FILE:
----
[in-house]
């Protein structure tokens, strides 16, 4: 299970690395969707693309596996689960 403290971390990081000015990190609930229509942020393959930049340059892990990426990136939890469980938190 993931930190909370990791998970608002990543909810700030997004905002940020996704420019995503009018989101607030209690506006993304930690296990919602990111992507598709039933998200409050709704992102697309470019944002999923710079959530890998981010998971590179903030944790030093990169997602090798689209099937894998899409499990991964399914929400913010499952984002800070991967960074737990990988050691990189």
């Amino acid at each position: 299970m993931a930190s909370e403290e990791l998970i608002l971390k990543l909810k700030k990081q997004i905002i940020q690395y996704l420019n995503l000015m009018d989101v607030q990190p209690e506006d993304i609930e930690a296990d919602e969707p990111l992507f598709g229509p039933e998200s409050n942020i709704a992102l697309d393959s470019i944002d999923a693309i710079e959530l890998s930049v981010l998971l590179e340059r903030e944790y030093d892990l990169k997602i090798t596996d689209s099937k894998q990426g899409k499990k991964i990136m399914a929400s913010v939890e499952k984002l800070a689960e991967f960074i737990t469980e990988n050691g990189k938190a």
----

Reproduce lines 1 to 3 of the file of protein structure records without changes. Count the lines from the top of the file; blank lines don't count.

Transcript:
[in-house]
């Protein structure tokens, strides 16, 4: 299970690395969707693309596996689960 403290971390990081000015990190609930229509942020393959930049340059892990990426990136939890469980938190 993931930190909370990791998970608002990543909810700030997004905002940020996704420019995503009018989101607030209690506006993304930690296990919602990111992507598709039933998200409050709704992102697309470019944002999923710079959530890998981010998971590179903030944790030093990169997602090798689209099937894998899409499990991964399914929400913010499952984002800070991967960074737990990988050691990189």
């Amino acid at each position: 299970m993931a930190s909370e403290e990791l998970i608002l971390k990543l909810k700030k990081q997004i905002i940020q690395y996704l420019n995503l000015m009018d989101v607030q990190p209690e506006d993304i609930e930690a296990d919602e969707p990111l992507f598709g229509p039933e998200s409050n942020i709704a992102l697309d393959s470019i944002d999923a693309i710079e959530l890998s930049v981010l998971l590179e340059r903030e944790y030093d892990l990169k997602i090798t596996d689209s099937k894998q990426g899409k499990k991964i990136m399914a929400s913010v939890e499952k984002l800070a689960e991967f960074i737990t469980e990988n050691g990189k938190a």